Instead, against establishment types who were national figures, the conservative movement flung preachers and pundits (Pat Robertson, Alan Keyes and Pat Buchanan), has-beens and losers (New Gingrich and Rick Santorum), and others still worse (Herman Cain, for example), who on second thought lost even conservative primary voters.

To deny all this reality, some movement types invented a conspiracy theory. The Establishment met at the Country Club on alternate Tuesdays to undermine all the upcoming Reagans (who sadly enough never existed). This is untrue, and it keeps these movement types from facing the real problem — the failure of the conservative movement to find and develop successors to Reagan over the space of the past 20 years…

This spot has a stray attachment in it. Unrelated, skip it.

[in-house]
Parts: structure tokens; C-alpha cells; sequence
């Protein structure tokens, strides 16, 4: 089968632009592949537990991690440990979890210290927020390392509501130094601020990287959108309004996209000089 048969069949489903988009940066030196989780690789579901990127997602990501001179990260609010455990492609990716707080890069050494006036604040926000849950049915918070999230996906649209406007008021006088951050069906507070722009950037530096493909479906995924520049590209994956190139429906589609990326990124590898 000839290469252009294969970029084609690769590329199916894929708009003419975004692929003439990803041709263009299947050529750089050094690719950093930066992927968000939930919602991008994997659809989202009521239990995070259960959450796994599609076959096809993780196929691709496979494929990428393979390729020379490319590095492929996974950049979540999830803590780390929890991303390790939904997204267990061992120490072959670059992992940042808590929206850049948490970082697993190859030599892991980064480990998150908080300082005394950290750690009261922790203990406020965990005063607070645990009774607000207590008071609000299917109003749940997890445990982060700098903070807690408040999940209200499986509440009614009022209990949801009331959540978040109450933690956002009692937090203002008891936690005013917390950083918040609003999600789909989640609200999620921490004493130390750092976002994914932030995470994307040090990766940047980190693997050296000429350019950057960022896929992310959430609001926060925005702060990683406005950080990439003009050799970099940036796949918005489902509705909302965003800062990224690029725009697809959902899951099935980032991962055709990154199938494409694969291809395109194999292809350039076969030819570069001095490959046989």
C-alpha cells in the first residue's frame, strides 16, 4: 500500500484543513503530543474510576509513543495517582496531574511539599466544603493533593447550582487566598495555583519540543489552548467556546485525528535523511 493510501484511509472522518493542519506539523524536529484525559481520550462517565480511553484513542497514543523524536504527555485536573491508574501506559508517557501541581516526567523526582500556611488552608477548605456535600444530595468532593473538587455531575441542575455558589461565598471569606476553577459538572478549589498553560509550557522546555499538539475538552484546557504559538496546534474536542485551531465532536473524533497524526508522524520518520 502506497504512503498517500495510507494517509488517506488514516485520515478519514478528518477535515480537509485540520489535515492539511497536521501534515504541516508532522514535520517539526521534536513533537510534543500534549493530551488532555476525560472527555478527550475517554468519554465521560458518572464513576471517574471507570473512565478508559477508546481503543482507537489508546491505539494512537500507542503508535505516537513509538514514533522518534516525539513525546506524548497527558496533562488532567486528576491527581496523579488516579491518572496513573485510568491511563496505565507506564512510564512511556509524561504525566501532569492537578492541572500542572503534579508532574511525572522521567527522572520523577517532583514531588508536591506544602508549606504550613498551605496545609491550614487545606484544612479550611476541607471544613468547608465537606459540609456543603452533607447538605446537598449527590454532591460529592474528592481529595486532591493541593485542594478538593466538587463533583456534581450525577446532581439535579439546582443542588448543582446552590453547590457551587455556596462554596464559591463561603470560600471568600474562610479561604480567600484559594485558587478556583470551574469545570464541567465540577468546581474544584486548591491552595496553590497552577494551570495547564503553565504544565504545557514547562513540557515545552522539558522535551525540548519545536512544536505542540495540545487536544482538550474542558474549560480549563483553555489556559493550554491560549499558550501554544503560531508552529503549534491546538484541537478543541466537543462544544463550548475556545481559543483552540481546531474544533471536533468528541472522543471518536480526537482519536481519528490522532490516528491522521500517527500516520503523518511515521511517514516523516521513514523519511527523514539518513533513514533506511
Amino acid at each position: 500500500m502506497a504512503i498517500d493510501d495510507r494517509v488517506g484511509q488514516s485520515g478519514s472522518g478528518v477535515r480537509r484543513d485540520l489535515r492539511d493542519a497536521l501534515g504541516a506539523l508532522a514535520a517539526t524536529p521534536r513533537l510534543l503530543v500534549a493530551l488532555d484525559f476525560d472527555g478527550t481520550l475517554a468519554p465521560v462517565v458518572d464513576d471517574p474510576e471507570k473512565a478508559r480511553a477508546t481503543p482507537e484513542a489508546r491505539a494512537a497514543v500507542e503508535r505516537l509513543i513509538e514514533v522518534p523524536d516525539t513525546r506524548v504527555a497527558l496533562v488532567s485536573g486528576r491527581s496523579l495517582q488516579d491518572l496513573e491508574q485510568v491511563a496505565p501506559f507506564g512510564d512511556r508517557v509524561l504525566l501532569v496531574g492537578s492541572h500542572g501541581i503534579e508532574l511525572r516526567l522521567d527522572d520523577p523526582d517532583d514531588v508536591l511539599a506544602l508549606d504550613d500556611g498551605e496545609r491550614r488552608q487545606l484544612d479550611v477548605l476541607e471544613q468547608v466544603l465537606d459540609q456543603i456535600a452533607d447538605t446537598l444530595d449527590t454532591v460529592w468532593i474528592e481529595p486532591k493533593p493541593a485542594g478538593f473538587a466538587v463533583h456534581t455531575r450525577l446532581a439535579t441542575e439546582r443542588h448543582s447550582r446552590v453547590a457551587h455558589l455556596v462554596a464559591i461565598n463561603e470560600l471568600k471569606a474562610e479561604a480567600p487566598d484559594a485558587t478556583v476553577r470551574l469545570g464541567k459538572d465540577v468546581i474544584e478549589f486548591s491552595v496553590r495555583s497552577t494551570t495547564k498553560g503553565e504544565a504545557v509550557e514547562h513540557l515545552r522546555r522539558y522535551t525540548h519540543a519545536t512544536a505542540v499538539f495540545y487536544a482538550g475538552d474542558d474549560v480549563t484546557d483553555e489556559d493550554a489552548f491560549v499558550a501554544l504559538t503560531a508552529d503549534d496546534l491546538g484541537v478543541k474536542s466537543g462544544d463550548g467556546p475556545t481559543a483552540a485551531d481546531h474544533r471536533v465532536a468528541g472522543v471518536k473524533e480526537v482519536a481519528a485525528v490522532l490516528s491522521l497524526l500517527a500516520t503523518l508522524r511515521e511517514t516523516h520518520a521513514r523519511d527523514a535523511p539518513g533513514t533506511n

When things worked less well for conservatives who lacked Reagan’s luck and his genius, they decided their failure was explainable only by sabotage — after all, how else could they lose? On the way, the Right developed a sense of entitlement (the Republican Party owed them a nominee of their liking); an embrace of victimhood; a habit of translating their tactical failure to win over more voters into a moral failure on the part of those voters for not sensing their value; and a belief that they can manage to win more elections by purging all factions (and people) not wholly in sync with their views.